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The Gibbet

Picture courtesy of the
Atwater Kent Museum

This is arguably the city's most macabre artifact. It's a human form made of iron bands designed to publicly display an executed criminal. The device — more or less — held the rotting corpse together for several weeks. The 18th Century artifact at the Atwater Kent Museum is America's only complete gibbet. A partial gibbet survives in a museum in Salem, Mass. The primary meaning of the word "gibbet" is simply a gallows. The steel frame to display the culprit's body is properly called a "gibbet iron." But there are references to displaying the body as "gibbeting" and soon the steel frame, itself, was also called "a gibbet."

It was a European custom transferred to the New World. Gibbeting was saved for crimes our colonial ancestors considered the most heinous: a wife who murdered her husband, a slave who killed his master or mistress or for pirates.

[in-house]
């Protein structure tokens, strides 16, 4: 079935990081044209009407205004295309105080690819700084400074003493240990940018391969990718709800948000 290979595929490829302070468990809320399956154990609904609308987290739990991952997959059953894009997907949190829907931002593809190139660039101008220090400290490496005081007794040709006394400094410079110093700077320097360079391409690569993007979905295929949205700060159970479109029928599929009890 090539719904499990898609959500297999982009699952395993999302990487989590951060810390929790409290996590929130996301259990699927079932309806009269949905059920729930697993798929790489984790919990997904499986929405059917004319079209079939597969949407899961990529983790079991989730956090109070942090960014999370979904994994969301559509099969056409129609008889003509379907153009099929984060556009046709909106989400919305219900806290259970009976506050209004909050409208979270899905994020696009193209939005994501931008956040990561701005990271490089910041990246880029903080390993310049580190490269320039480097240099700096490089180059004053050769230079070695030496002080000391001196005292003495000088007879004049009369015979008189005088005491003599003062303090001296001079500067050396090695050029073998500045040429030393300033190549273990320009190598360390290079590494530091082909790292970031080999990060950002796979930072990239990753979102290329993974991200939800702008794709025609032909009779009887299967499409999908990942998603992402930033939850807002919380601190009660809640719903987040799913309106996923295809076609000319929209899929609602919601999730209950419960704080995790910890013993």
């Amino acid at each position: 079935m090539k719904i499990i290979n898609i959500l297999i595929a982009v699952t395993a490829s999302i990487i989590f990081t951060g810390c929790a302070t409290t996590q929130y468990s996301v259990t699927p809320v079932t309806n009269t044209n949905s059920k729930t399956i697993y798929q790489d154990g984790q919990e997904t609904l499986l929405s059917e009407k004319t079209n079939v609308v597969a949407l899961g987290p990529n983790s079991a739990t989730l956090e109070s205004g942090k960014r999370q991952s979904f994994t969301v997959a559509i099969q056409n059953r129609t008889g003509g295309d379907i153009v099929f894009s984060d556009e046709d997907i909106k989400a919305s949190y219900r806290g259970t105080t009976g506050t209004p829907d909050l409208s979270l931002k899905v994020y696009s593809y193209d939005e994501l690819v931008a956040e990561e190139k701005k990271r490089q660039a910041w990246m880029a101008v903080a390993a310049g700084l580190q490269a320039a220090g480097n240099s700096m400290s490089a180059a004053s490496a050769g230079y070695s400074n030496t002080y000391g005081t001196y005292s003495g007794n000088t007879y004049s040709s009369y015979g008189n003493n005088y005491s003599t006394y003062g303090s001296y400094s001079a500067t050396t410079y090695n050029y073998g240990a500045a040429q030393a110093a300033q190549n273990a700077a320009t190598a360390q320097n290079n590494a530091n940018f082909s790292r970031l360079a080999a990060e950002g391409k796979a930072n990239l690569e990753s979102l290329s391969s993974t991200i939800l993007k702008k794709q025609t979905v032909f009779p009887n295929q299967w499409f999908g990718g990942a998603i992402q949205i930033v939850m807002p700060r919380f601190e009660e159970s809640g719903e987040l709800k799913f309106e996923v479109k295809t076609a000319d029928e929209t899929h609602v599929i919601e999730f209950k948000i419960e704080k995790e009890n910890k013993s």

The Atwater Kent gibbet was made in 1781 to display the body of convicted pirate Thomas Wilkinson. He was to be hung on Windmill Island in the Delaware River off Market Street. (The island was later removed to aid navigation). His body was "to be hung in gibbets" on Mud Island, also known as Fort Mifflin. Probably Mud Island was selected so sailors on passing ships might be warned of the consequences of piracy. In 1780, Wilkinson and an accomplice seized "the prize ship, Richmond" by force in the port of Philadelphia and sailed it to Charleston, then in British hands. But Wilkinson escaped the gallows and gibbeting after a surprisingly large number of important and influential Philadelphians sign a petition asking mercy for the pirate. The hanging was postponed, and it appears that Wilkinson's life was spared. But his gibbet iron was already made and paid for by the state. It was stored in the old Walnut Street Prison then hung as a warning to prisoners in Moyamensing Prison. It was transferred to the Atwater Kent Museum in the 1940s. The gibbet is now on display at the museum.